WO 2012/021430 PCT/US2011/046891 -6 [0021] The disconnect switch power pole 41 need not be rated for DC load break because the transistor Q1 automatically "steals" the potential arc energy from the contacts Cla and the power pole 41 after an open disconnect switch condition is indicated by the auxiliary switch contact 42. [0022] FIG. 3 illustrates another modified hybrid switch 50 that includes additional components to protect the semiconductor components from switching- or lightning-induced voltage transients. A transient voltage suppressor such as a varistor 51 connected across the input terminals 21 and 22, and thus across the transistor Qi, ensures that the breakdown voltage of the transistor Q1 is not exceeded. A diode D2 is also connected across the transistor Q1 to provide reverse polarity protection for the transistor Qi and to clamp any reverse polarity differential voltage transients across the input terminals 21 and 22. A clamp network formed by a diode 52, a capacitor 53 and resistor 54 slows the voltage rise time across the input terminals 21 and 22 when the transistor Q1 turns off and serves to clamp and damp ringing from parasitic inductances. This clamp network also reduces the stress on the varistor 51. A resistor 55 and a capacitor 56 damp the ringing across the diode D1 during diode recovery, and a transient voltage suppressor such as a varistor 57 ensures that the breakdown voltage of the diode D1 is not exceeded. [0023] FIG. 4 illustrates another modified hybrid switch 60 that includes additional components and control functions to protect the hybrid switch under fault conditions. As part of any sequence where the transistor Q1 is turned on, a number of steps are taken to ensure that the semiconductor ratings will not be exceeded. First, the open circuit input voltage across the terminals 21 and 22 is read, via divider resistors 62 and 63, and is recorded by the programmable controller 11. Next, a second transistor Q2, connected across the terminals 21 and 22 in series with a resistor 64, is momentarily pulsed on, and the input terminal voltage is again read and recorded while the source 20 is loaded by the resistor 64. The ratio of (a) the open circuit input terminal voltage to (b) the input terminal voltage when the source 20 is momentarily loaded by the resistor 64, is used by the controller 11 to calculate the available short circuit current from source 20. If this calculated value is not within the capabilities of the transistor Qi, a fault is indicated, and the hybrid switch 60 will not close. Additionally, whenever the transistor Q1 is driven on, the terminal voltage is again read to look for a desaturated condition in the transistor Qi. If detected, the transistor Q1 is turned off, a fault is indicated, and the hybrid switch will not close.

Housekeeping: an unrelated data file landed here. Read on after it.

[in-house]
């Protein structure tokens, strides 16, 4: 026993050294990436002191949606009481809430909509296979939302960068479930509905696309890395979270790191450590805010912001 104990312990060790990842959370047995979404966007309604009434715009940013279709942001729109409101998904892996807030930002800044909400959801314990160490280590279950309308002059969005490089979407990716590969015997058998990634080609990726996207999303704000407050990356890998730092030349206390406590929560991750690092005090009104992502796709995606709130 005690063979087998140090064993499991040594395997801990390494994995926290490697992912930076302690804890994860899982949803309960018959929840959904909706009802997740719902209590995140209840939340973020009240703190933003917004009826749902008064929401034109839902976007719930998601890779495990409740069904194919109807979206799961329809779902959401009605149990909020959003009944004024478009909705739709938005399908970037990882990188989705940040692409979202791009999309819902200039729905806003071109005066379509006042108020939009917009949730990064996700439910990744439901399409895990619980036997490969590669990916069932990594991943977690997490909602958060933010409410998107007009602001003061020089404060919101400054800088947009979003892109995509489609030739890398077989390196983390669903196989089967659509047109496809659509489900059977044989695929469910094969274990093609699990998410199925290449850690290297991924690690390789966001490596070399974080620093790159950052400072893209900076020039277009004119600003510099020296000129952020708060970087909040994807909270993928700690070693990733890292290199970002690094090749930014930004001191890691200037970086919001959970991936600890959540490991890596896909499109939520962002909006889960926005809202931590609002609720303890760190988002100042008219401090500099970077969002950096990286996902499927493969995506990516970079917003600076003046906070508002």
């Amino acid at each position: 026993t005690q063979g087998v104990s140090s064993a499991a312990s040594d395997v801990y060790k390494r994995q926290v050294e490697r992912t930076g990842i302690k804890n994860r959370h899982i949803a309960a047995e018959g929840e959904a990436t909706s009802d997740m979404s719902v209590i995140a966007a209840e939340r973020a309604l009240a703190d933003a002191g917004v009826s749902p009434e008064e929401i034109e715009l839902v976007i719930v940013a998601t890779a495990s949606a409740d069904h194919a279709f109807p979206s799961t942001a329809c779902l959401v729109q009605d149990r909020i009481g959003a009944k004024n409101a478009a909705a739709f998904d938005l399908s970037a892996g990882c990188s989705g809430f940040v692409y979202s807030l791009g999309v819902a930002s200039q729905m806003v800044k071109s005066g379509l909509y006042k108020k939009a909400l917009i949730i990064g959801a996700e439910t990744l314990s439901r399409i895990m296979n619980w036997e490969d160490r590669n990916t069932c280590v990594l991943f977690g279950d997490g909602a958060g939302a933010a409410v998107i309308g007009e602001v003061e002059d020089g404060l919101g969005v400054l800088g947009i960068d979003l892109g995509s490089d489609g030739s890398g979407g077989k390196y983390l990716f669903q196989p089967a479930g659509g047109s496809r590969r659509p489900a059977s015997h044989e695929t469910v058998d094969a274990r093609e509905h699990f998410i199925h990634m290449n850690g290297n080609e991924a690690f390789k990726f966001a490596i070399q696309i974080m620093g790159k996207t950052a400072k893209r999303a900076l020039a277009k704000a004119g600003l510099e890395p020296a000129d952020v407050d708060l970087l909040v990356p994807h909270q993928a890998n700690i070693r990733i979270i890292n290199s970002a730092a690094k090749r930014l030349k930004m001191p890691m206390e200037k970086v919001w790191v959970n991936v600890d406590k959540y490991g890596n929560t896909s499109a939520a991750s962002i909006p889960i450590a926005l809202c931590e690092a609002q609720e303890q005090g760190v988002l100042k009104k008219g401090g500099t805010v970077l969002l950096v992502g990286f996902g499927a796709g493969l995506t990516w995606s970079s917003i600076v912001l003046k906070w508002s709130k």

WO 2012/021430 PCT/US2011/046891 -7 [0024] The transistor Q2 and the resistor 64 may also be used to discharge any differential capacitance associated with the source 20 before the transistor Q1 is driven on. A current sensor 61 is coupled to the controller 11 to permit the controller to identify reverse current, overcurrent and leakage fault conditions. Under steady state conditions, when the transistors QI and Q2 are without drive and the coil C1 is not energized, if current is detected by the sensor 61, then a Load Break Sequence is re-initiated and a fault is logged by the controller 11. The signal from the current sensor 61 can also be used to compare the load current to a preprogrammed reference value stored in the controller 11 so that the hybrid switch can function as a circuit breaker. [0025] If the programmable controller 11 detects an internal component failure such as welded contacts Cla or a failed transistor Qi, a fault is annunciated, and a non-load-break rated latching contactor C3 is used as a failsafe device to indefinitely short circuit the source 20 via closed contacts 63a until the hybrid switch 60 can be serviced. In solar photovoltaic applications, additional latching contactor contacts (not shown) may be used in series with the current sensor 61 to break the circuit created by the latching contactor C3 after sunset to isolate the failed hybrid switch. Ideally, the hybrid switch should be single-fault-tolerant so that any of the power components can fail without presenting a safety or fire hazard. [0026] FIG. 5 illustrates a hybrid switch 70 that is part of a solar photovoltaic (PV) power conversion system. A pair of solar photovoltaic arrays 20a and 20b are connected across respective terminal pairs 21a, 22a and 21b, 22b, respectively. The negative pole of the array 20a and the positive terminal of the array 20b are connected to earth ground 71 via terminal 72 through ground fault protection fuses 73 and 74, respectively, having respective blown-fuse indicating switches 75 and 76 connected to the controller 11. This photovoltaic array configuration is typically referred to as bipolar. The function of the hybrid switch 70 is basically the same as that of FIG. 2, but the controller 11 is logically integrated with the overall control of the power converter system. An additional contactor having a coil C3 and contacts C3a permits direct connection of the negative terminal 22a of the source 20a with the positive terminal 21b of the source 20b. In a grid-interactive PV power converter, the load resistor 30 is proportional to the power delivered to the electrical grid. The "value" of the load resistor 30 can be controlled by the power converter under normal operating conditions. As such, when no faults are present, the power into the grid, and therefore the current through the hybrid switch 70, can be reduced to zero before the contacts Cla, Clb, C2a and C3a are commanded to open, and thus the transistor Q1 need not be brought into conduction. The load capacitor 33 is the DC buss capacitance of WO 2012/021430 PCT/US2011/046891 -8 the PV power converter and is essentially constant. The primary function of the hybrid switch 70 in PV applications is to interrupt full short circuit PV array current and to interrupt and isolate PV array ground faults. A secondary function is to provide protection from catastrophic PV power converter faults where the load resistance 30 becomes shorted or cannot be controlled. The hybrid switch works well with photovoltaic sources because the short circuit current of a PV source is typically only 125% that of the PV current at maximum power transfer. [0027] As an operational example of the circuit topology shown in FIG. 5, assume that the PV power converter is operational and is transferring nominal power to the electric grid with contactors Cla, Clb, C2a and C3a closed when a ground fault (a short) from terminal 22b to earth 40 is established, as illustrated in FIG. 5. The following sequence will occur: (i) Current from the fault is the available short circuit current from the PV array 20b and flows through the fuses 73 and 74. (ii) The fuses 73 and 74 clear and blown-fuse indicators 75 and 76 signal a fault condition to the controller 11. (iii) The contact coils C1 and C2 are energized by the controller 11 to open the contacts Cla, Clb and C2a. (iv) After a delay to ensure that contacts Cla, Clb and C2a are fully open, the transistor Q1 is pulsed "on" to momentarily short circuit the series combination of the PV sources 20a and 20b. The conduction time of the transistor QI is just long enough to ensure that the diode D1 has been recovered and that arcing in the contacts Cla and Clb has been quenched. (v) After the transistor Q1 has turned off, the coil C3 is de-energized and contacts C3a open. [0028] This entire sequence takes place in less than 1 second. The PV array monopole 20a now floats with respect to ground, the PV power converter and the array monopole 20b. The PV array monopole 20b is grounded at the negative pole, terminal 22b, through the fault, but no fault current flows because the fault current return path has been eliminated. [0029] The application illustrated in FIG. 5 can be configured from two of the circuits illustrated in FIG. 2, so that each photovoltaic monopole 20a and 20b is individually shorted while the electromechanical contacts open. [0030] The controller 11 in most practical applications will be microprocessor-based and may have a number of current, voltage and temperature inputs, a number of transistor and -9 contactor coil drive outputs, isolated external command input and outputs, isolated serial communications, an external or internal power supply, data and fault logging capability and self diagnostic capabilities. [0031] While particular embodiments and applications of the present invention have been illustrated and described, it is to be understood that the invention is not limited to the precise construction and compositions disclosed herein and that various modifications, changes, and variations will be apparent from the foregoing descriptions without departing from the scope of the invention as defined in the appended claims. [0032] Throughout the specification, unless the context requires otherwise, the word "comprise" or variations such as "comprises" or "comprising", will be understood to imply the inclusion of a stated integer or group of integers but not the exclusion of any other integer or group of integers. [0033] Furthermore, throughout the specification, unless the context requires otherwise, the word "include" or variations such as "includes" or "including", will be understood to imply the inclusion of a stated integer or group of integers but not the exclusion of any other integer or group of integers.